Posted by psgels on 21 August 2009 with categories: Anime Reviews



Here’s another one I haven’t heard anyone talk about, or even mention for that matter. Kaze no Youjinbou is an obscure series that aired back in 2001, but seems to have become nearly forgotten over the past eight years, which is a bloody shame because it’s a really good series. Recommended for anyone who’s into a good mystery series.

This series is about criminal gangs in a small mining town, and the street-punks, corrupt politicians, villagers and police officers around them. Street-punks and yakuza in anime are very often incredibly stereotypical. They’re either a bunch of screaming and evil paper bags who appear just out of random and attack the lead characters in order to insert some random tension, or they’re portrayed as those cheesy thugs with a heart of gold and a strong sense of bushido. Kaze no Youjinbou however portrays them as ordinary people: not pure evil, but it also doesn’t try to glorify their greed, the crimes they commit and their twisted outlook on life. It tries to look into what drives these people to start horrible turf wars that involve entire towns. And I must say that they succeed in this very well.

But at heart, this series is a mystery-series, based on a classic film by Akira Kurosawa. The thing I liked best about this series is how it really takes its time to let the story introduce itself instead of rushing through the beginning: you won’t have any idea what this series is going to be about in the beginning, because it’s very carefully introducing every major character, while showing a very detailed portrayal of how they live their lives. You’ll never know when something is just meant to flesh out the characters or develop the plot the moment it happens and despite the very slow pacing, there’s always something small going on.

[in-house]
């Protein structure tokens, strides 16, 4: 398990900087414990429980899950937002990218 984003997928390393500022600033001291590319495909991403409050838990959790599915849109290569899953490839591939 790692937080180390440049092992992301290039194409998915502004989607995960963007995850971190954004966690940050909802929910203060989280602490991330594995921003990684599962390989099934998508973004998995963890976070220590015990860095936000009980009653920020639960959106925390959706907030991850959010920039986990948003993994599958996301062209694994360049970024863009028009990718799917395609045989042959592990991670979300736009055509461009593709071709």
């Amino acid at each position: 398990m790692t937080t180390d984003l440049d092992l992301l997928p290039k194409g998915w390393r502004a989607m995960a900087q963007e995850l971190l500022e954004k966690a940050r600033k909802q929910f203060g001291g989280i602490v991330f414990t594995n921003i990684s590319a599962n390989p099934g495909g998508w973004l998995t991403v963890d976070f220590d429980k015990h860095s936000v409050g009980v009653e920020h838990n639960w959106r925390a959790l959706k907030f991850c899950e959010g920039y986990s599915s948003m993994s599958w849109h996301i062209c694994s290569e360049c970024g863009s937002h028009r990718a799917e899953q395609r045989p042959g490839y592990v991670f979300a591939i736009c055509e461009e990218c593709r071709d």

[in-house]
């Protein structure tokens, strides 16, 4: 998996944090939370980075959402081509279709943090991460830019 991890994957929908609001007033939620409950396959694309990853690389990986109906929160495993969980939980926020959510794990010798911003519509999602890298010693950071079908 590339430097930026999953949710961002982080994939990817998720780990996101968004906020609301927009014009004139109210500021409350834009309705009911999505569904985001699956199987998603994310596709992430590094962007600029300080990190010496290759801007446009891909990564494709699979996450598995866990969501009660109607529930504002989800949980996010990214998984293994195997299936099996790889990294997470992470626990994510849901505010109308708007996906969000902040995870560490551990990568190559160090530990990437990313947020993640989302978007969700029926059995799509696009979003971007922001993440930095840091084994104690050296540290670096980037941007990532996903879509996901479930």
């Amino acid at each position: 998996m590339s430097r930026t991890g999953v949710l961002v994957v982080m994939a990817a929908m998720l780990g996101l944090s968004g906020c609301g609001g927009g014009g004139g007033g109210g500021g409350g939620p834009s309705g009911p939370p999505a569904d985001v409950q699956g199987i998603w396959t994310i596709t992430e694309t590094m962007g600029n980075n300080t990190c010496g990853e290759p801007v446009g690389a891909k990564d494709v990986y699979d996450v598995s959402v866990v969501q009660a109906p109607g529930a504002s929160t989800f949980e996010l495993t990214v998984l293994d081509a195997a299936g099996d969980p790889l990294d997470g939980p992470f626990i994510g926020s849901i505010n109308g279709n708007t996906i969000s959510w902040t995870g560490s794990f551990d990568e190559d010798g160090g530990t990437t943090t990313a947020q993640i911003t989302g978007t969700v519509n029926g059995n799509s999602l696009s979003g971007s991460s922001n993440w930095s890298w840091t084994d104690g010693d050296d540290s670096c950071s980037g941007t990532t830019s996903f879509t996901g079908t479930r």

This series has really done well in making its setting come alive in the first half. When the lead character runs into someone, it feels like this someone was there because he’s part of the setting, rather than for the sake of the plot. Even when characters are out of the screen, you can feel tat they’re all carrying out their own agendas, instead of waiting for the camera to focus back on them. Unfortunately, this effect disappears in the second half, which becomes more like a straight-forward gang war and this show loses a bit of its subtlety. It’s because of this that in my opinion, the second half is less impressive than the first half: it’s another one of those mystery-series that’s better at asking questions, rather than answering them, but it nevertheless keeps your attention until the end, which does wrap up everything nicely.

The animation in this series ranges from really bad to really good. This means that there are some action scenes that are a bit hard to take seriously due to the incredibly cheap visuals (a certain scene of a car driving down a road stands out in particular), but in exchange for that there are plenty of scenes that have absolutely amazing visuals. The colour-palette is full of washed out and grayish colours that give this series a very cold atmosphere, but the direction is what really gives this series its own unique visual identity. There are lots of very creative camera angles, gorgeous shots and poses, awesome shading and some of the animated scenes are full of life and detail that make a huge impact when they need to. Especially episode 13 stands out in these downright awesome visuals.

It’s a shame, really. Today, I pretty much consider Studio Pierrot as the single worst of the big animation companies out there. However, before they found their cash cows of Naruto and Bleach, they were a really good production company, with their own visual style and quite a few excellent titles on their names. Ever since Victorian Romance Emma ended however, they seemed to have completely given up on trying to do anything creative with their talents, and that’s such an incredible shame. Series like Kaze no Youjinbou, Great Teacher Onizuka, Fancy Lala and Emma definitely show that they’ve got the ability to do much more than what they’re doing right now.